The fact that the young male residents have little to occupy their time coupled with their strong sense of grievance has meant the refugee camps are often where Palestinian unrest starts to boil over. The first and second intifadas - violent uprisings against Israeli occupation, which began in the late 80s and in 2000, respectively, and resulted in the deaths of several thousand Palestinians as well as more than 1,000 Israelis - are thought to have started in the refugee camps. About 200 refugees from Askar were killed during the intifadas, according to camp officials. Posters of "martyrs" are a regular sight in the camps. Most of the young men pictured, posing with guns, were killed by Israeli security forces.
"It is very difficult to deal with the youth, those who have nothing to do," says Buqeileh.
Hamas, a militant group that won Palestine's last governmental elections, in 2006, and governs Gaza, is popular throughout the camps. The reconciliation between the secular Fatah, which governs the West Bank, and Hamas was a major reason Israel gave for pulling out of the most recent round of peace talks.
In 2002, Israel began construction of a wall that now divides it from the West Bank. To many Palestinians, the wall, which towers above its surroundings and stretches hundreds of kilometres, represents another land grab and another tool with which Israel controls Palestine.
"The wall is constructed on occupied land, not on the border. It takes 15 per cent of [Palestinian] land," says Ehab Bessaiso, a spokesman for the Palestinian Authority, adding that the wall's position also undermines the unity of the West Bank by cutting it into three blocks that are increasingly difficult to travel between.
"There is a systematic approach by the Israeli government," says Bessaiso, in one of the Palestinian government buildings in Ramallah. "We have a vision and plans [for Palestine] and it is all based on an independent state along the 1967 lines, with East Jerusalem as its capital," he adds, referring to the borders that were agreed upon at the conclusion of the Six-Day War.
The wall is a dominant presence in Palestinian lives. Palestinians who work in Israel have to pass through military checkpoints to get to their jobs.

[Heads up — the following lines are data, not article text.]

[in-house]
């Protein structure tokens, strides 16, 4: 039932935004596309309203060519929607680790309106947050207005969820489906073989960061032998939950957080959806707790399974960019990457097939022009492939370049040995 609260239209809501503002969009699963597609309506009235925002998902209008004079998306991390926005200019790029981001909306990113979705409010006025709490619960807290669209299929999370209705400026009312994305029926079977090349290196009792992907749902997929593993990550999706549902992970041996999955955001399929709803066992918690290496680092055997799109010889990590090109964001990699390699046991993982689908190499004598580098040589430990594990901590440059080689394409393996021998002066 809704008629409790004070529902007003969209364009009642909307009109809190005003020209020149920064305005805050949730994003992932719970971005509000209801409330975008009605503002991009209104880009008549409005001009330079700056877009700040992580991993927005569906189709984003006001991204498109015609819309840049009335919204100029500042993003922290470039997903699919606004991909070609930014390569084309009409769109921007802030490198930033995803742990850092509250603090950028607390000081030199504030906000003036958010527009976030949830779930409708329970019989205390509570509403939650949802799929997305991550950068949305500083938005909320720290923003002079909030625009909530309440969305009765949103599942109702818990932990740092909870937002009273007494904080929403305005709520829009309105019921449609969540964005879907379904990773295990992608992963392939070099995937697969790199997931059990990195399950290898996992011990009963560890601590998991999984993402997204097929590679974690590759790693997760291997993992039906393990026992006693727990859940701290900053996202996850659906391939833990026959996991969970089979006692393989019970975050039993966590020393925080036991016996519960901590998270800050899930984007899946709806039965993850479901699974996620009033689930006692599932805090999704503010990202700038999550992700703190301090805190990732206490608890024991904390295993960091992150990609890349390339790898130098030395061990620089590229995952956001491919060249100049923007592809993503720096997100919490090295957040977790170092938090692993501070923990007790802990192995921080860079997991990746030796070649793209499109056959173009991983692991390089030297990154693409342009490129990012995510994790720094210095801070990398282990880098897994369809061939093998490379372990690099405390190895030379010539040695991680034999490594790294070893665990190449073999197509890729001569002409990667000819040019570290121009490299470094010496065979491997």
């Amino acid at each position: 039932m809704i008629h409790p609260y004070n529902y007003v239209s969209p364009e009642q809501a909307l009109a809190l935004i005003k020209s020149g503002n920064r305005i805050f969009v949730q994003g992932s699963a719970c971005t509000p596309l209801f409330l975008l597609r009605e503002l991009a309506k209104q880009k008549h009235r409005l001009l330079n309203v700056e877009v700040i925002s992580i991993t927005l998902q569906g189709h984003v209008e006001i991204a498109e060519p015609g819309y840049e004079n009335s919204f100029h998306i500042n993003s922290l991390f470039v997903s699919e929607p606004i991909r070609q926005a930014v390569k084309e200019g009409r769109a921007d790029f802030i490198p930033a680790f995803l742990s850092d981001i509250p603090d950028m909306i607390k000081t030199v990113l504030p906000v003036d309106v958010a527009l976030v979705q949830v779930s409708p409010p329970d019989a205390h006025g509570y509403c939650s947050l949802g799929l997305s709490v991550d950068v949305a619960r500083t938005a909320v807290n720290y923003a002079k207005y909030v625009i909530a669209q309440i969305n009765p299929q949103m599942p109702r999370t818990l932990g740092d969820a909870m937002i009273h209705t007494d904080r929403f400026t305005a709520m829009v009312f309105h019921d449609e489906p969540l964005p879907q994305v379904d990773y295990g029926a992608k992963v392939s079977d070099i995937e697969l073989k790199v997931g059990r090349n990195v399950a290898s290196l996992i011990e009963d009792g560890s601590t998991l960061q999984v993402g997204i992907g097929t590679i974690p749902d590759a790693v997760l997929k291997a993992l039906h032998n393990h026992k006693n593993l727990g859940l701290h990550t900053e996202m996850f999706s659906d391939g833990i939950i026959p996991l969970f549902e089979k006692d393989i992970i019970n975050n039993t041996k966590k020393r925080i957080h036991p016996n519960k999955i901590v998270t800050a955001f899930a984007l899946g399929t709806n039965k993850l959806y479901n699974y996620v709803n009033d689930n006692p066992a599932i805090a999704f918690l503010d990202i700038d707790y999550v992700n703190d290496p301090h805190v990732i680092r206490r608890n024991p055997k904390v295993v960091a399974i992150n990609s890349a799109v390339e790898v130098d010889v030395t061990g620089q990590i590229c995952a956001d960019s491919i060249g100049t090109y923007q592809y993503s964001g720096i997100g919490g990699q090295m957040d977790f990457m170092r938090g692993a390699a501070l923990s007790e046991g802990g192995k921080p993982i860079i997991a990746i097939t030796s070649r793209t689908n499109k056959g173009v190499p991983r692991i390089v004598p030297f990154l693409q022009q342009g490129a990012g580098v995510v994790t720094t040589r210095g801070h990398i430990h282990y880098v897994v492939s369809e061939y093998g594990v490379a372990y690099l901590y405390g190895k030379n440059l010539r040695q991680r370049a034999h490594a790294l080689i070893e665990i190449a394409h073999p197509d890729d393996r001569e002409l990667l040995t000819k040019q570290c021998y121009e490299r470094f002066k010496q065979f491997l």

Standing in the queue at the major checkpoint of Kalandia, an older Palestinian, who lives in Ramallah but works in Jerusalem, a city supposedly divided between Israeli and Palestinian control, says, "Every day I have to do this. It can be one hour, 1½ hours each way - it just depends. We have no control over it."
Palestinians without a job on the other side of the wall, or a solid reason for needing to cross the border, struggle to get permission to do so, with a single-day permit often taking days or even weeks to process.
"I can only ever get a one-day permit, which lasts from 7am to 10pm," says another Palestinian waiting to cross. "If they catch me there after 10pm, I will not be allowed back over - ever."
Graffiti scrawled across the Palestinian side of the wall proclaims messages such as: "One country, one jail," and "Now I have seen I am responsible."
For Palestinians, it is not simply that they see land being taken from them by force - land that the international community says belongs to them and which Israel is occupying illegally - nor that they have difficultly entering and exiting a neighbouring state but, also, that foreign military forces are a constant presence throughout the West Bank. Only the major cities are off-limits to the Israeli military, though even that changes if there is a strong enough justification.
At a Palestinian police training centre outside Jericho, one of the oldest continuously inhabited cities in the world, Colonel Zaher Sabbah watches a small group of women trainees run through basic stop-and-search procedures. The day is dry and dusty, with temperatures hovering at 37 degrees Celsius.
"Passing from area to area, street to street, can take whole days [for us] to get permission," he says, of the restricted access his force is given in the areas of the West Bank policed by Israel.
"If we arrest an Israeli who has committed a crime we have to immediately hand them over to the Israelis, and then often the cases disappear entirely. We can't prosecute Israelis no matter what they've done.
"I feel Israel doesn't want us to have a strong police force," Sabbah says. "Us having a strong police force should be good for them but they mount incursions just to show they can, to show that at anytime they can destroy us."
More than 350,000 Israeli settlers are estimated to live in the West Bank, mostly concentrated in illegal settlements that have popped up over the past few decades. Some of the settlers are here for economic reasons - real estate in the settlements is far cheaper than in cities such as Jerusalem and Tel Aviv - but most Israelis agree that the settlement movement is largely made up of religious nationalists trying to expand the Jewish state.
"All settlements are ideological, whether the people are ideological or not," says Avner Gvaryahu, a coordinator for Breaking the Silence, an NGO established by former Israeli service personnel with the purpose of collecting and sharing the testimonies of soldiers who have served in the occupied Palestinian territories. Breaking the Silence also runs tours into the West Bank, including to cities such as Hebron, and gives talks across Israel to try to raise awareness of the difficulties faced by those living in the occupied territories.